The cash crunch facing small to mid-sized businesses has sent some firms scrambling for loans, and for alternate forms of financing to help keep them afloat.
As reported by PYMNTS, many SMBs, even with loans extended by the Paycheck Protection Program (PPP), have just several weeks of cash left.
And in an interview with PYMNTS via written exchange, Raistone Capital CEO Dave Skirzenski said that SMBS face “a variety of challenges when they are being directly evaluated as a credit risk counterparty.”
Some online lenders, he noted, have stopped issuing new loans.
And traditional lending conduits through banks can be constrained through regulations such as Basel III, which make such loans cost-prohibitive.
But in the meantime, and in a longstanding trend, the larger customers of SMBs have been stretching payment terms to as long as 180 days.
Working Capital Gap
That has a negative impact on SMBs by creating what Skirzenski terms a “large working capital gap,” as they have to pay for labor, materials and other operating costs before being paid.
Their lending arrangements, he added, typically exclude eligible collateral of those receivables that are due beyond a 60-day window.
Other options, such as dynamic discounting and supply chain finance, said Skirzenski, tend to be limited to the largest 100 to 200 suppliers in a given vertical’s supply chain.
He noted that in the current environment, SMBs have increasingly looked toward receivables financing providers, including Raistone Capital (through its invoiceXcel product, which offers payment options spanning ACH, wire or card payments), as an additional source of working capital.
Drilling down a bit, the verticals most badly impacted amid the pandemic have been retail (excluding large eCommerce players), oil/gas firms and OEM-related automotive companies.
“Supply chains that provide services are also feeling the effects, as they typically lack the hard collateral used for asset-backed loans,” Skirzenski told PYMNTS.
The “sweet spot” for receivables financing includes companies with less than $100 million in revenue that sell goods and services to Fortune 500 enterprises.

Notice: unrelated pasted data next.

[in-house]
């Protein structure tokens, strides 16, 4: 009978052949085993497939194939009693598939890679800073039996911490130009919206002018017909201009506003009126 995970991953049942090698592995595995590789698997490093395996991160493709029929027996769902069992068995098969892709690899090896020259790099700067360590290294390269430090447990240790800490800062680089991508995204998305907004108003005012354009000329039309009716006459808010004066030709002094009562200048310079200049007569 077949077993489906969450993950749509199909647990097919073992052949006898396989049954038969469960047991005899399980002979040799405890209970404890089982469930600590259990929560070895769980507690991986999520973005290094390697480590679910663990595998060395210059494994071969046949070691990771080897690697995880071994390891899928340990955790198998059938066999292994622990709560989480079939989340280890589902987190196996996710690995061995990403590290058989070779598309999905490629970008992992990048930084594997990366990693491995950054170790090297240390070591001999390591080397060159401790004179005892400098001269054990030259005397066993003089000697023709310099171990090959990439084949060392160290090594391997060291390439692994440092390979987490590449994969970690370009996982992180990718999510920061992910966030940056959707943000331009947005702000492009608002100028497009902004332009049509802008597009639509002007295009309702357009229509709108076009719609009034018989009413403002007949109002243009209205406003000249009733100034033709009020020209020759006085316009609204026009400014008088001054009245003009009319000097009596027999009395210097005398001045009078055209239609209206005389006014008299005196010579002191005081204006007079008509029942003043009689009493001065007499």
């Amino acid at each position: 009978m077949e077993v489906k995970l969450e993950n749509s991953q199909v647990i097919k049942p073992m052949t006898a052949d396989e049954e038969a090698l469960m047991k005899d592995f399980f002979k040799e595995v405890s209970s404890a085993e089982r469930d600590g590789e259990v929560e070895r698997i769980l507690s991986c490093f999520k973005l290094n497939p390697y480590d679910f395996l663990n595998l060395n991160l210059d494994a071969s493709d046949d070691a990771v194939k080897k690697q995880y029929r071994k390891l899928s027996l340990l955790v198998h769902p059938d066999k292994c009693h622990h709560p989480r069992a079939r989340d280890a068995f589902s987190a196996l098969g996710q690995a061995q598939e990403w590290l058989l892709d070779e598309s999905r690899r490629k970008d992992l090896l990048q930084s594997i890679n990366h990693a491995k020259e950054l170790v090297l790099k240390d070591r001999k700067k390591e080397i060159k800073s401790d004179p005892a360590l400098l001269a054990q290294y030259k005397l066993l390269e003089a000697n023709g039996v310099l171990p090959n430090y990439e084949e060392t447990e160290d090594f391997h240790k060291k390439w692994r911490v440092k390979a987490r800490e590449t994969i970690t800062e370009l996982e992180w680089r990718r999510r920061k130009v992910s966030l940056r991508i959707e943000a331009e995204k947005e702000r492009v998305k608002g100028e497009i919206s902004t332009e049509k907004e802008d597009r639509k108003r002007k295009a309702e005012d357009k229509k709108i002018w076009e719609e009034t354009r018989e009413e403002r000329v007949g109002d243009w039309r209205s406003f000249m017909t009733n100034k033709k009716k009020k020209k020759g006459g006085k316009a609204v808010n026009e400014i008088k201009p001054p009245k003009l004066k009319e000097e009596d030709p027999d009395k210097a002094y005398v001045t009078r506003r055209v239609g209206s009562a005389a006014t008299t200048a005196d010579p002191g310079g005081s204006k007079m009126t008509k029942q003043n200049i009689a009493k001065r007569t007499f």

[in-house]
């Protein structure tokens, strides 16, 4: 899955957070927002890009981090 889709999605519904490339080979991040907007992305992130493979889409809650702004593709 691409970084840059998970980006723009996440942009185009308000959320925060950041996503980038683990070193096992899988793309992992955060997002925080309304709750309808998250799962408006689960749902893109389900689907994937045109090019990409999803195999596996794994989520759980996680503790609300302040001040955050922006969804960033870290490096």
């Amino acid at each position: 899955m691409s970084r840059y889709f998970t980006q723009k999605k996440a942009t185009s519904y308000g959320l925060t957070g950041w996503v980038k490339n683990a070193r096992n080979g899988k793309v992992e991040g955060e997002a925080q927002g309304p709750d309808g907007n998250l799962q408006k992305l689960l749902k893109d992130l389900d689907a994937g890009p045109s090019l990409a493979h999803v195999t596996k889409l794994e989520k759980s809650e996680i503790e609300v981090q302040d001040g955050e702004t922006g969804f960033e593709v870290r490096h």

“This is because their customers’ strong credit rating can be leveraged to provide cost-effective, scalable, non-debt working capital to the SMBs,” said Skirzenski.
To get a sense of how the receivables financing can give SMBs greater financial flexibility, he offered the example of a telecom services company that wins a $10 million contract on 90-day payment terms. At any given time, that service firm can be waiting for $2.5 million in payments.
“However, these same companies have to pay their staff every two weeks, as well as pay for equipment and raw materials, perhaps on 30-day terms,” he told PYMNTS.
If the SMB is able to obtain a loan against their receivables, it may be for only 80 percent of the receivables, and often for only those due within 60 days. This translates into a loan-to-value ratio of only 53 percent.
By way of contrast, with receivables finance, this same telecom services company can sell 100 percent of the face amount of the receivables, minus a small discount paid to Raistone, providing significantly more working capital against the receivable.
In a nod toward technology, Skirzenski said that trade finance is “at its core, a very simple technology problem.” The supplier selects which invoices they have submitted to their customer – and for which they would like to receive their money today instead of 60 to 180 days from now.
There’s another tailwind in place for receivables financing, he said, alongside current efforts from the government.
Asked about frustrations with the recently debuted PPP, Skirzenski said that some companies have had problems with the application process, or have low visibility of when (or even if) they will get funds.
“Receivable finance programs are a great way for firms to unlock working capital in the short term,” he said. “And the program is symbiotic with the PPP program and will not impact eligibility for the program at all.”